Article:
Testing reveals more contaminated wells near SLO Airport
A Southern California law firm is continuing to investigate the source and scope of a cluster of contaminated residential drinking wells in San Luis Obispo County.
Nearly a month ago, Trichloroethylene (TCE) was detected in several residential wells south of the County Airport. As a result of the firm's testing, a total of 14 wells in the rural area have been found with high levels of TCE and some other chemicals.
The County is also testing wells and assisting the Regional Water Quality Control Board in its investigation of the source of the contaminants.
TCE is toxic to humans and animals, and is commonly used in the airline industry to clean airplanes.
John Fiske is an environmental attorney representing families whose drinking water has been contaminated and said they're testing more wells to figure out the scope of the toxins.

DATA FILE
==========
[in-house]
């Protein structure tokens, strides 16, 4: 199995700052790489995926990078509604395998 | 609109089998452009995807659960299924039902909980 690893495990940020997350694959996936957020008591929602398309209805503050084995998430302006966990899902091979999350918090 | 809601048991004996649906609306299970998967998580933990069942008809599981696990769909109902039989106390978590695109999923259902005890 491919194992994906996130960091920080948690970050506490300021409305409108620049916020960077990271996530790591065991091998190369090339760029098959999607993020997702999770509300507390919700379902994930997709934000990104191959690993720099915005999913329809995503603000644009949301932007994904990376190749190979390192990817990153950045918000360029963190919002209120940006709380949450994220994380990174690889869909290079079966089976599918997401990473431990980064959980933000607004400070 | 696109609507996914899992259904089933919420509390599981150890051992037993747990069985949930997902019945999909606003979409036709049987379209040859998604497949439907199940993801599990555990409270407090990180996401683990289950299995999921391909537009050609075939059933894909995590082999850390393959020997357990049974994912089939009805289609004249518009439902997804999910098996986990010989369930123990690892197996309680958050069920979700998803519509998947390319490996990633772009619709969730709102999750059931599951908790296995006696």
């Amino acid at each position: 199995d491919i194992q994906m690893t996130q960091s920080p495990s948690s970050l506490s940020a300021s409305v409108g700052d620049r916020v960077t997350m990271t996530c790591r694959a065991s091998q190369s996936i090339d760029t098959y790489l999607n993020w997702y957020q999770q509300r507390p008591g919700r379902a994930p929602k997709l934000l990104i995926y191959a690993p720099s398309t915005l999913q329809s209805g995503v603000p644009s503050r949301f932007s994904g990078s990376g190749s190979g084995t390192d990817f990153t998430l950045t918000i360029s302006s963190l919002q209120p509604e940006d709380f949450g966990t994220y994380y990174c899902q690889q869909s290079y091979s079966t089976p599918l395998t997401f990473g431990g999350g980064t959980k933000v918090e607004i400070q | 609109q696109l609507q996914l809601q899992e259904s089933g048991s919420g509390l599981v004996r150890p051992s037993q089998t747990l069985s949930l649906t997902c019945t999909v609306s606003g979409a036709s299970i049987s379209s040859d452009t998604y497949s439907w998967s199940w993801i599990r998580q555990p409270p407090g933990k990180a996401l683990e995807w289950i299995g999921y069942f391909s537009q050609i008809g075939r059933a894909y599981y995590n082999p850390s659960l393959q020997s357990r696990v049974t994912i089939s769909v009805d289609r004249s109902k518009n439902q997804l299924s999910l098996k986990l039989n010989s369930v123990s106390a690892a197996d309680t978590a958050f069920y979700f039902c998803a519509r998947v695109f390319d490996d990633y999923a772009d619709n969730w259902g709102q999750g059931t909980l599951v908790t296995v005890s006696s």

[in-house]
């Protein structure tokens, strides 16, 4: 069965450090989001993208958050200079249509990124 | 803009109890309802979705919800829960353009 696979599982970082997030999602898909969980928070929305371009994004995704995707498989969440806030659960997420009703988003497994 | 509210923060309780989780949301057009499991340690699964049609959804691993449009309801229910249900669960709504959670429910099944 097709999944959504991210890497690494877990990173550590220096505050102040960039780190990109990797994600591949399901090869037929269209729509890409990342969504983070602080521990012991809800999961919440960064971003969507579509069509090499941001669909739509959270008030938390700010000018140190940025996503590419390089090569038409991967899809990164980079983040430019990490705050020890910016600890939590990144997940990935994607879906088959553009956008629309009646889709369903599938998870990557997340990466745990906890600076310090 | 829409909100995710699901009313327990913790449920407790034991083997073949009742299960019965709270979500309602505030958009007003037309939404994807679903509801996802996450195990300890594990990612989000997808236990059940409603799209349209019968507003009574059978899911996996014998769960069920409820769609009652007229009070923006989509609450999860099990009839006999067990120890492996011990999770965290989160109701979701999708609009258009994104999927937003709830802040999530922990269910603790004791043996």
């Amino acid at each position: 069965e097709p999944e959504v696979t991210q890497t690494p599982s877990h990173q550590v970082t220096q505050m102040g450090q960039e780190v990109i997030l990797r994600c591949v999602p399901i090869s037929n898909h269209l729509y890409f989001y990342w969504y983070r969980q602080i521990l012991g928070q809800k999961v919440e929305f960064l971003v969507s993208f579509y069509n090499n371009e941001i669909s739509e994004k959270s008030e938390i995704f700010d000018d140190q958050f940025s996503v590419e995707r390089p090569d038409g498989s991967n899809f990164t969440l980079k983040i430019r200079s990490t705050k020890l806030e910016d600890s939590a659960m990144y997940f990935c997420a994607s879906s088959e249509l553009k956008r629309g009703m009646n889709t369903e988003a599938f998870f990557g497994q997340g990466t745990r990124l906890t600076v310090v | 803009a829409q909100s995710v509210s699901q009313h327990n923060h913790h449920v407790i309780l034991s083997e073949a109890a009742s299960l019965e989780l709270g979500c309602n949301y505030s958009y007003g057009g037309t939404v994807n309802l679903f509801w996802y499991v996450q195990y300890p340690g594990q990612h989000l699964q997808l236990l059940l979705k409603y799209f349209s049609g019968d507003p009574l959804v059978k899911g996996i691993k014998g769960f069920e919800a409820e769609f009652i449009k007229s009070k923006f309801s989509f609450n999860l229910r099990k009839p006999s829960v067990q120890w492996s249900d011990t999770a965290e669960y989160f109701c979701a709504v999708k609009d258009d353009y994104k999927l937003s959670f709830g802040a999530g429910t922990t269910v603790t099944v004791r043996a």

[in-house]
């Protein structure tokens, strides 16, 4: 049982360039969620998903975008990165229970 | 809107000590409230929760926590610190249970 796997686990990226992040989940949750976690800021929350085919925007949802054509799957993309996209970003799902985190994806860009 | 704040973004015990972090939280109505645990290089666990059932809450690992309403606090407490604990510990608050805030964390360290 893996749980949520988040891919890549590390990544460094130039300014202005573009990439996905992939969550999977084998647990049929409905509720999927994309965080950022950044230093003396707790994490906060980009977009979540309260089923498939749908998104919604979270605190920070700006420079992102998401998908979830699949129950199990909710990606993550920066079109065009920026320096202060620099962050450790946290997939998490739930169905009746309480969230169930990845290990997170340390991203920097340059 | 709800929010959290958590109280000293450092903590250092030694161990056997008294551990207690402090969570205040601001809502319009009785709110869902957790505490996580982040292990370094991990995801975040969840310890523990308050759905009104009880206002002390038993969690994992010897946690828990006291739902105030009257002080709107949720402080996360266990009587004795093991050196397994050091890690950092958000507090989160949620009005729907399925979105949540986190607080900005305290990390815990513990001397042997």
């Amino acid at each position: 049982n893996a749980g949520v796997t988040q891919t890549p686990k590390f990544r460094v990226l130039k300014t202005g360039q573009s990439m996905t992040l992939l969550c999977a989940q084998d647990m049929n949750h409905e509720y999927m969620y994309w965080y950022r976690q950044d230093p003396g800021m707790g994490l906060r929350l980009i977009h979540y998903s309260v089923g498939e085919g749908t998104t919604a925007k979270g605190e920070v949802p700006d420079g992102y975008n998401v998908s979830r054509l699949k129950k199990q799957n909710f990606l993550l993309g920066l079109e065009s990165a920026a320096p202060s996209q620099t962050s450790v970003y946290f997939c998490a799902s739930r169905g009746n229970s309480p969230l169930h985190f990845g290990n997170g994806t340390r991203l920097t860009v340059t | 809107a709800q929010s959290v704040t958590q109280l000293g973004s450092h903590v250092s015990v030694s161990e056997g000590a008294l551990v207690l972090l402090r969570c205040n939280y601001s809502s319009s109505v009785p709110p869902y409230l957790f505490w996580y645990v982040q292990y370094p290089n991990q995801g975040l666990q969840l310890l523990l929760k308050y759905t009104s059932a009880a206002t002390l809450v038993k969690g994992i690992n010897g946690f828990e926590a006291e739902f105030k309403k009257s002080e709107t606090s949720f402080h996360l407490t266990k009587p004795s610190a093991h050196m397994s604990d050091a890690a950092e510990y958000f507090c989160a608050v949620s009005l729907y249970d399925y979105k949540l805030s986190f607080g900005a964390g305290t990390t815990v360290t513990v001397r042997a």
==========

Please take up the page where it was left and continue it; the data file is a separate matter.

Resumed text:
"The most information that we have...available to us, points to the San Luis Obispo County Airport. However, we still have quite a bit of investigation before we make that final determination," said Fiske.
He said if by April they still believe this is the source, they will file claims with the County.
Airport spokesman Kevin Bumen told KCBX in an email staff will respond to the Water Board's investigation in a "timely manner."
The County said the high concentration of TCE may represent a larger portion of the water content than usual as groundwater levels are extremely low.